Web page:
His Sense and Sensibility (1995) crackled with such emotional excitement some of us mistakenly concluded that Taiwan’s Ang Lee could direct. Since then, his papier-mâché Wo hu cang long, for all its martial-arts spectacle, has proven otherwise. Plainly, the earlier wonderful film owed more to Jane Austin, Emma Thomson’s script and the performances of his actors than to Lee.
     The clumsy, boring staging of all but the swordfights (by the same individual who handled the confrontations in The Matrix) exposes the trivial nature of the story. The quest for the missing magical jade sword might have released ripples of mythical richness but doesn’t. Qing Dynasty China is unfeelingly sketched in. For all this film’s expense, it generates not the slightest pleasure, except perhaps for those determined to find its pretentious Zen atmospherics and contrived romance appealing. It is outrageous that Lee invests the confrontations, including those involving female participants, with so little social context, including the sense of an imperiled community hanging in the balance. The costumes are pretty and the musical score lovely; that is the level at which this self-serious “entertainment” operates.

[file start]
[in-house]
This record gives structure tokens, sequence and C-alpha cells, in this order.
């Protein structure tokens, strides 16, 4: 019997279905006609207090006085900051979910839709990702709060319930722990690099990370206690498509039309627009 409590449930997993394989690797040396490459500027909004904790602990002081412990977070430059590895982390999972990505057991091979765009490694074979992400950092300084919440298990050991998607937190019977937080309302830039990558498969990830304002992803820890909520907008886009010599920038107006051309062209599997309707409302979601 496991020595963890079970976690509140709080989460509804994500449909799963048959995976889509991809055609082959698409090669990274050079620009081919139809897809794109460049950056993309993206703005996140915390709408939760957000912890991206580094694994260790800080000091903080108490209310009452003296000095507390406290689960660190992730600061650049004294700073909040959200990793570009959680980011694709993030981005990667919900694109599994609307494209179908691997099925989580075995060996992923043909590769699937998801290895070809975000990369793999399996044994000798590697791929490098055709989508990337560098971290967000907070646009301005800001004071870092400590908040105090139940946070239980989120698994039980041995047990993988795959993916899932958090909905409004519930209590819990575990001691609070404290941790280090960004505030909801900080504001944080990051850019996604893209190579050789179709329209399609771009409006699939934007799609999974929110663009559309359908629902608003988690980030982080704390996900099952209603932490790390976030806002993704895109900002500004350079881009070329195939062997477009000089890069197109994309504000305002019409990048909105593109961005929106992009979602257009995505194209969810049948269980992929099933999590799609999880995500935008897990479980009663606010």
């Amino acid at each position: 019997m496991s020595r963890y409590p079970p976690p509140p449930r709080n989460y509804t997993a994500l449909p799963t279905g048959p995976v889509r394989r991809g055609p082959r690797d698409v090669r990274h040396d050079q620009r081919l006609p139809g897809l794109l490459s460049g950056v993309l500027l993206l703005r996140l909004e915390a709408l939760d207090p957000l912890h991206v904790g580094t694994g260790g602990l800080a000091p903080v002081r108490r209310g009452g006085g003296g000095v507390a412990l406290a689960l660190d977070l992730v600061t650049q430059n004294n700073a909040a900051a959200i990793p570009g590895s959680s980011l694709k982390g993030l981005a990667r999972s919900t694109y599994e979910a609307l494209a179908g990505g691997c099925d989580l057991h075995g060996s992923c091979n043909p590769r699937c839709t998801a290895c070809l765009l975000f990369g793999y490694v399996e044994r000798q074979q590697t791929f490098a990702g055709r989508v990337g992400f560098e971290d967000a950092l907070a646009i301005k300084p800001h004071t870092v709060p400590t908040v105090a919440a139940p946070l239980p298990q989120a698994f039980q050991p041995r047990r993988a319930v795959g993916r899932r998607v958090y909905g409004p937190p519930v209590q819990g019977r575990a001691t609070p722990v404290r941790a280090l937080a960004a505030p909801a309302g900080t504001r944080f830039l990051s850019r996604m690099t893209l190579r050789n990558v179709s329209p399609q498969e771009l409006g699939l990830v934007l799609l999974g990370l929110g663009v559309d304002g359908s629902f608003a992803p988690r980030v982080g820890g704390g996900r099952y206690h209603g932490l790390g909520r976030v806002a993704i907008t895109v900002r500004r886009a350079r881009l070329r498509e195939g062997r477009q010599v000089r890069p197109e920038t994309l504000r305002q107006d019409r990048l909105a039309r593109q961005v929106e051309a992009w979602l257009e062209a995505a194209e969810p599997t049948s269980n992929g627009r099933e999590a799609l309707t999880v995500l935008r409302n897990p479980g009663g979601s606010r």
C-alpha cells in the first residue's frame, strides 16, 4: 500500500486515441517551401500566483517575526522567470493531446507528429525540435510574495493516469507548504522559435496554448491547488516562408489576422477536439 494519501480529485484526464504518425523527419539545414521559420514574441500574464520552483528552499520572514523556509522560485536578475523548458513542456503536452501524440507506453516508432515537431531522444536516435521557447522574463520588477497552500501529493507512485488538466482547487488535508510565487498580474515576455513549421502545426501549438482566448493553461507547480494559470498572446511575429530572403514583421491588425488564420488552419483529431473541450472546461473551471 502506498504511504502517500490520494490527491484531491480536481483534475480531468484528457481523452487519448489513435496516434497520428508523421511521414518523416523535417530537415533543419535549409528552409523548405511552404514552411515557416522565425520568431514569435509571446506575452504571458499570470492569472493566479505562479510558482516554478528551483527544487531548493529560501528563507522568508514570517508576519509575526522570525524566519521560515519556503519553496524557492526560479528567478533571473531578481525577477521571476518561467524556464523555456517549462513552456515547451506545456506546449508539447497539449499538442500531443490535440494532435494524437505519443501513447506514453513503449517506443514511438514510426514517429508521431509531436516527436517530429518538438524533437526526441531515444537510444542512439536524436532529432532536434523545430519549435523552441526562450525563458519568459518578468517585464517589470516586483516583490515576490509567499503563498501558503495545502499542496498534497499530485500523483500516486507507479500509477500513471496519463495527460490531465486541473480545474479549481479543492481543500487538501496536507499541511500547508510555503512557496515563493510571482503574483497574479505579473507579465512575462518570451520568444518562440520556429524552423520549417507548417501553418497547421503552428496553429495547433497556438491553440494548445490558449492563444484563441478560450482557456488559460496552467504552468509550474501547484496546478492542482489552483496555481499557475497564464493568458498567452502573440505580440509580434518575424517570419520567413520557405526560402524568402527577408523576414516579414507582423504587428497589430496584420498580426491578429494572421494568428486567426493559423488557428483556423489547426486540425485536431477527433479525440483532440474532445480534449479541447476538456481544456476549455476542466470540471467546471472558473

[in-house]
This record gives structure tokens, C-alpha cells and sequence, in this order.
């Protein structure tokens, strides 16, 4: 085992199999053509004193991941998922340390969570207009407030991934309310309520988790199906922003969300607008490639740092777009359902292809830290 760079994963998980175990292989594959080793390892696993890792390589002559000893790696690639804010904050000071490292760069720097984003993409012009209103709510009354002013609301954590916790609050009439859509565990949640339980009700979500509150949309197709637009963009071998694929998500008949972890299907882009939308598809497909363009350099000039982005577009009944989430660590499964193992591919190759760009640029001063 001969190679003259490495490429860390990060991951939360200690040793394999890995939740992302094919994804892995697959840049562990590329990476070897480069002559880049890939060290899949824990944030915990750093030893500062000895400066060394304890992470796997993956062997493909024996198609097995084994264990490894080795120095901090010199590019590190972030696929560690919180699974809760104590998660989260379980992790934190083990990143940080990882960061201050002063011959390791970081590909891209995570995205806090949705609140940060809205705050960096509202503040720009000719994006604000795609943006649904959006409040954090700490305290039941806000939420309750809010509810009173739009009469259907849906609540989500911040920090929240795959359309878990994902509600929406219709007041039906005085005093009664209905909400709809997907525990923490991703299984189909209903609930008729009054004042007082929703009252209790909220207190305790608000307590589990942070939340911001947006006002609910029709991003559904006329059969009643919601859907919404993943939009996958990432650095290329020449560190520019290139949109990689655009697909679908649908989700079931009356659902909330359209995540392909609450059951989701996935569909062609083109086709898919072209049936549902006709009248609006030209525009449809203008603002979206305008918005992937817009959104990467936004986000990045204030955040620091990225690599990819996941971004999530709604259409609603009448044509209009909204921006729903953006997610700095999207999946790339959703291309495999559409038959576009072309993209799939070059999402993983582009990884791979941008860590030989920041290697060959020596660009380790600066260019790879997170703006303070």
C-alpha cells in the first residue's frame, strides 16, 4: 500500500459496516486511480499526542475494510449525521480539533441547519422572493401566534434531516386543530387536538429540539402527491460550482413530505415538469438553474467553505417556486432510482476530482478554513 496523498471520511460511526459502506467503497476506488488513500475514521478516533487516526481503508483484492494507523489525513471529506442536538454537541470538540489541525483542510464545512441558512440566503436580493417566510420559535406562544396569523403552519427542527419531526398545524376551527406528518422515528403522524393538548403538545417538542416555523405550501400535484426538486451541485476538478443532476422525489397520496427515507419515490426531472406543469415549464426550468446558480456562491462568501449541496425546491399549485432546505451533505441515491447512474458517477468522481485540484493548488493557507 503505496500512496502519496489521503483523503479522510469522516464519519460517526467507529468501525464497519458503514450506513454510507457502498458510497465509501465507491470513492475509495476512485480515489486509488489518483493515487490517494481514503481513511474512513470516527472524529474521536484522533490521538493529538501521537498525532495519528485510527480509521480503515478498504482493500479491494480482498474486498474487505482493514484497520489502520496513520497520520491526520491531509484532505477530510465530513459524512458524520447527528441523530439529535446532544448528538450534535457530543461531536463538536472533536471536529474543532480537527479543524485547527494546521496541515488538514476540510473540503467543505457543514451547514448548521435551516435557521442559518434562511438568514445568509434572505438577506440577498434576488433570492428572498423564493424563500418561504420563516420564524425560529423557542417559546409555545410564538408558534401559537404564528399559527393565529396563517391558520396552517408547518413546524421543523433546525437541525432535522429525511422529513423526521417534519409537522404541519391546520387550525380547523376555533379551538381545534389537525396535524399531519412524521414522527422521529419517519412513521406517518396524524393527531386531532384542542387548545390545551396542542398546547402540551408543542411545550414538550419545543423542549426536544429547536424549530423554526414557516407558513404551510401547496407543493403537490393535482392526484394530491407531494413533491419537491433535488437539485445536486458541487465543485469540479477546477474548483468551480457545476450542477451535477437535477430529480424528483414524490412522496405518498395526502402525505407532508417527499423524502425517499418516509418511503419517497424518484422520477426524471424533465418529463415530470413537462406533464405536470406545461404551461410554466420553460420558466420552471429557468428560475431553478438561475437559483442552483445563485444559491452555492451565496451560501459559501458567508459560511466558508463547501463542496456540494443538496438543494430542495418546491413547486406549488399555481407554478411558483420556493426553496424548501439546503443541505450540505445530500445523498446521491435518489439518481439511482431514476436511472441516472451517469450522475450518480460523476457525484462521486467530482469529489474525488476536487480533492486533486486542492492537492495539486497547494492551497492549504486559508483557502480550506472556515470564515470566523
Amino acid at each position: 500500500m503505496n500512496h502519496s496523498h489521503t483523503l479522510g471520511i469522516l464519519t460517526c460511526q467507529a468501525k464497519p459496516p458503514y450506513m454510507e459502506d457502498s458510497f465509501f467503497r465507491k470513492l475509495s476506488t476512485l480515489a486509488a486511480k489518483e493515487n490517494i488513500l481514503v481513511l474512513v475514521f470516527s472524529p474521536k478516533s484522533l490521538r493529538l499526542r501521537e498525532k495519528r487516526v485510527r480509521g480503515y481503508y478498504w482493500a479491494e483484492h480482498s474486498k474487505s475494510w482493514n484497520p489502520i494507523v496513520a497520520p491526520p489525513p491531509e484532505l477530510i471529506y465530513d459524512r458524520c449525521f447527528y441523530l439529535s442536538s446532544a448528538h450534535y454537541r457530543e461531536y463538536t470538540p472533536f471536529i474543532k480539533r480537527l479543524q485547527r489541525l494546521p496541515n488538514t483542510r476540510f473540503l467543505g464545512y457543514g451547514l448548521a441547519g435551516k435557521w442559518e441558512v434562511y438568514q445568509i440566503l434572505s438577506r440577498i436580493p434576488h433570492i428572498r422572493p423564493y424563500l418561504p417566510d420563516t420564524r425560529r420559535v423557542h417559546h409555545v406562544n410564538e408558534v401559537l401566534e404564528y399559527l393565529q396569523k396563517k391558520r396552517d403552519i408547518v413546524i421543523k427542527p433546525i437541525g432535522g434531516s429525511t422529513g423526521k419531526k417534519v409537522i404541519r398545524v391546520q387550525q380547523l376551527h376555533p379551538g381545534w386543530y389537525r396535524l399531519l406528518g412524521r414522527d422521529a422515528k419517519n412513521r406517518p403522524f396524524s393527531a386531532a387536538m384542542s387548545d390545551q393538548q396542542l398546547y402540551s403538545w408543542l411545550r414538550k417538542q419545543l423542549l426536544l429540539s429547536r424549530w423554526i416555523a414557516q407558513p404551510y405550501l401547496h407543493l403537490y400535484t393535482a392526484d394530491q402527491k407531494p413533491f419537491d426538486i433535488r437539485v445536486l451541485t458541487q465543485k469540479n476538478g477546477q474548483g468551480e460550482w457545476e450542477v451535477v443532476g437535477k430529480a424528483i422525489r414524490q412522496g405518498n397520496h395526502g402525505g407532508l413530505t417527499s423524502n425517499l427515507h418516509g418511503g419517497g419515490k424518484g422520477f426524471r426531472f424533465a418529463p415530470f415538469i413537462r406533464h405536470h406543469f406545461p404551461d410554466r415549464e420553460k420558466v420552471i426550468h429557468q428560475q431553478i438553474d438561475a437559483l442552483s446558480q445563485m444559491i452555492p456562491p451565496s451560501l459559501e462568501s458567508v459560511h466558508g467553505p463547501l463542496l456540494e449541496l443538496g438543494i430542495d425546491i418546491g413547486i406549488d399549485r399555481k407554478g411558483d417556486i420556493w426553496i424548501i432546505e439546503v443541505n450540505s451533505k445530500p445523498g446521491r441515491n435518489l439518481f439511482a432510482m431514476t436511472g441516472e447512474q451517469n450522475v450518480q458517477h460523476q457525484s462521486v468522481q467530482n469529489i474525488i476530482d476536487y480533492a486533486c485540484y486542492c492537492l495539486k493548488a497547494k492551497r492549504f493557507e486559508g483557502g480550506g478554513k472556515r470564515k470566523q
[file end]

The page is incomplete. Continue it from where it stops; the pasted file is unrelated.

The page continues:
And it lasts for a bloody two hours! Like Lee’s Brokeback Mountain (2005), it drones on and on, trying viewer patience. And here there’s no brilliant Heath Ledger to keep one alert. Watching Wo hu cang long is like being buried alive.
     Winner of dozens of best film and best foreign-language film prizes, including the Oscar and those from the London and Los Angeles critics, and the National Board of Review.
     Filmed in China.

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